- The Directory and "My Page" provide easy access to self-selected images, contact information, bio, and committee participation helping Master Gardeners build relationships based on shared interests, proximity, and other factors.
- Program Content pages promote a better understanding of the breadth of the program, instilling pride and a better understanding of all the opportunities available.
- Online scheduling allows volunteers to see who will be working when and where, facilitating carpooling and allowing individuals to choose with whom they will work.
- Embedded in the EMGVI is a virtual community promoting leadership through universal access to information and opportunities. This encourages participation even from those who aren't available to attend meetings or visit the extension office on a regular basis.
- Agents are able to delegate specific tasks, key sections of the program, or the entire county site, providing graduated levels of participation and status.
- Information is provided at each volunteer's own pace and schedule.
- Clear guidelines encourage independence while promoting success.
- Volunteers choose how they want to contribute.
The EMGVI brings the entire program together under one comprehensive Web umbrella. Agents can easily share PowerPoints, images, and other resources with each other and with EMGVs, minimizing duplication of effort and giving new agents immediate access to useful tools. They can send broadcast emails to all their EMGVs or select a subgroup based on committee or status. Forms and data collection are standardized across the state. Agents can review and accept or decline statewide and national events for inclusion in their own county's Extension Master Gardener calendar. The agent can capture in full the value of the volunteer work done in his or her county without needing dozens of staff support hours to pull the information together. Everything is in one place, easy to find, accurate, and up to date.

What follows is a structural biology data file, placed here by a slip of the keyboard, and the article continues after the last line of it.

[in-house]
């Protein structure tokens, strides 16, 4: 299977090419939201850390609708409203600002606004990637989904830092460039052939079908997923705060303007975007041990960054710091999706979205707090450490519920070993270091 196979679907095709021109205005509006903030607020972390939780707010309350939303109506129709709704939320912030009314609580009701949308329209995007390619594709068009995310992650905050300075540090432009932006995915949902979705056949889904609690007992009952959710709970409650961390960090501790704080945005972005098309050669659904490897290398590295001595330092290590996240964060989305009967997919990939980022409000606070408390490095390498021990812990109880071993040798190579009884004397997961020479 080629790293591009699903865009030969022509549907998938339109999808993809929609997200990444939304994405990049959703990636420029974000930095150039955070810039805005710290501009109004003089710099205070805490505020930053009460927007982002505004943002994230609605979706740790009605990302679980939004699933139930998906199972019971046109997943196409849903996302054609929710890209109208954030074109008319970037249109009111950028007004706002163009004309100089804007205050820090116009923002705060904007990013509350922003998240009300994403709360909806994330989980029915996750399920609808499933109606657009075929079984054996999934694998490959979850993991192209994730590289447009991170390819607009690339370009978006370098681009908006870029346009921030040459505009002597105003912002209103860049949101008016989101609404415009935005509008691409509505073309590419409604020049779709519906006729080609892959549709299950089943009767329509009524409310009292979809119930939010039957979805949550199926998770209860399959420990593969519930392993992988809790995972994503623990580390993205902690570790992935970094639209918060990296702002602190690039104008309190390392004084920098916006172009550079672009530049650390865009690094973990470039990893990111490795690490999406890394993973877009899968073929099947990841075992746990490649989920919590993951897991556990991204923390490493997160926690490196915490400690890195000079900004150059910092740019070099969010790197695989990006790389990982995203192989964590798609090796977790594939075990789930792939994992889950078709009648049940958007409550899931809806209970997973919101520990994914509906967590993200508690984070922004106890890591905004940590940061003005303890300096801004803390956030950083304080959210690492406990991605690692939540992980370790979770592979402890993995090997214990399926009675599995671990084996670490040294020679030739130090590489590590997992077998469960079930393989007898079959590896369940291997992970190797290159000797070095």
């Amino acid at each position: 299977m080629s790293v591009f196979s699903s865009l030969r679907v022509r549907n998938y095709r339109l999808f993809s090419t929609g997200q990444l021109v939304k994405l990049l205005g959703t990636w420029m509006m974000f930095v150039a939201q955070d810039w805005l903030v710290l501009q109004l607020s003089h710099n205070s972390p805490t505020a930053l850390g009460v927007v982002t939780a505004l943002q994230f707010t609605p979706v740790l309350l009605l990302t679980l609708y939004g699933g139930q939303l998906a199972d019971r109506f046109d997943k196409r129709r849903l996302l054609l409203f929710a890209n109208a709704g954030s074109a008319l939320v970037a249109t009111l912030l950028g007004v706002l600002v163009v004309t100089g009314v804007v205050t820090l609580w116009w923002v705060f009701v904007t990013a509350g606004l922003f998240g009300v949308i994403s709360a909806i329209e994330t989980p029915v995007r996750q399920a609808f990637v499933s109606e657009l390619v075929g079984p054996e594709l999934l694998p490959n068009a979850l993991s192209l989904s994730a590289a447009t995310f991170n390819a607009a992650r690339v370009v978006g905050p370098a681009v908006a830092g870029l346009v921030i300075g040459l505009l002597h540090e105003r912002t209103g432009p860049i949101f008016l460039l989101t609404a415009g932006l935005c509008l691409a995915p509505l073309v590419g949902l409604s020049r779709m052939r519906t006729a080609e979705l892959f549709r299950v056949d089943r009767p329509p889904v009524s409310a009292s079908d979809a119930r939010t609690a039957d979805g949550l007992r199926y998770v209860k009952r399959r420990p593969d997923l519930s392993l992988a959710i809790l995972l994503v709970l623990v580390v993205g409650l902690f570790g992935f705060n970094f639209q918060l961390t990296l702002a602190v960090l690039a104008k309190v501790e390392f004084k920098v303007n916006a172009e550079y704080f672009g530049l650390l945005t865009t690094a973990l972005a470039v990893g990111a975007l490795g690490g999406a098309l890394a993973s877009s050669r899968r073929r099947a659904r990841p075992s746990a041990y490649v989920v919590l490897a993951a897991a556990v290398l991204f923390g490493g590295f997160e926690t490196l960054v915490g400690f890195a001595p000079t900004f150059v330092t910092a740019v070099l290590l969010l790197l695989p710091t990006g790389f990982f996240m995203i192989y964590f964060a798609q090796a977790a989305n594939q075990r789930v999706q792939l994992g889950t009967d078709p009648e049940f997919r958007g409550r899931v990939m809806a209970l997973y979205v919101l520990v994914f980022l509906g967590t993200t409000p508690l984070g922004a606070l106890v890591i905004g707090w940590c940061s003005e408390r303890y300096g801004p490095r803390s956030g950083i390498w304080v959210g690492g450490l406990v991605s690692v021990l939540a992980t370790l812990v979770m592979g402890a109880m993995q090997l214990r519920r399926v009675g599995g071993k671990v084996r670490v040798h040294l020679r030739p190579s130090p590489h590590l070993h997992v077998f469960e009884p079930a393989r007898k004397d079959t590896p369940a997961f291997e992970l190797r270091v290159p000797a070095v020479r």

Facilitating Impact Reporting
All of this empowerment takes the form of a lot of data (Figure 2), which can easily be viewed in a variety of useful ways (Figures 3, 4, 5). The information is available on an individual volunteer, county, and statewide basis. The benefit of having one consistent data collection site increases at a level of magnitude as the reporting moves up the ladder from the individual volunteer, to the county program, to statewide reporting needs.
Volunteer Hour Reporting Form
Volunteer Hours by County, Leader Board
Volunteer Hours by Month, Statewide
Volunteer Hours by Category, Statewide
At the individual level, this information is used for tax records and to determine awards for annual volunteer recognition. On the County level, reports with the breakdown of volunteer and education hours, travel time, and expenses, along with event reports that identify the audience reached, give a bigger picture of efforts at a program level. Finally, aggregated data from all counties is assimilated into a variety of reports to stakeholders, grantors, and University staff. The end result is reporting that is becoming more robust as the site evolves.
Using an automated system to manage many of the administrative tasks related to the Extension Master Gardener Volunteer Program has many benefits, including: automating administration, motivating volunteers, increasing efficiency, and facilitating impact reporting.
The authors wish to express our appreciation to Anne Edwards, and Linda Brandon for their assistance in preparing this article.
Culp, K. (2009). Recruiting and engaging baby boomer volunteers. Journal of Extension [On-line], 47(2) Article 2RIB2. Available at: http://www.joe.org/joe/2009april/rb2.php
Franz, N., & McCann, M. (2007). Reporting program impacts: slaying the dragon of resistance. Journal of Extension [On-line], 45(6) Article 6TOT1. Available at: http://www.joe.org/joe/2007december/tt1.php
McClelland, D. C. (1987). Human motivation. New York, New York: Cambridge University Press.
Rohs, F. R., & Westerfield, R. R. (1996). Factors influencing volunteering in the Master Gardener program. HortTechnology, 6(3): 281-285. Retrieved from: http://horttech.ashspublications.org/cgi/reprint/ 6/3/281?maxtoshow=&hits=10&RESULTFORMAT=&author1=Rohs&searchid=1&FIRSTINDEX=0&sortspec=relevance& volume=6&resourcetype=HWCIT
Schrock, D. S., Meyer, M., Ascher, P., & Snyder, M. (2000). Benefits and values of the Master Gardener program. Journal of Extension [On-line], 38(1) Article 1RIB2. Available at: http://www.joe.org/joe/2000february/rb2.php
Stouse, L., & Marr. C. (1992). Retaining Master Gardener volunteers. HortTechnology. 2(2) p244-245 Retrieved from: http://horttech.ashspublications.org/cgi/reprint/ 2/2/244?maxtoshow=&hits=10&RESULTFORMAT=&author1=Stouse&searchid=1&FIRSTINDEX=0&sortspec=relevance& resourcetype=HWCIT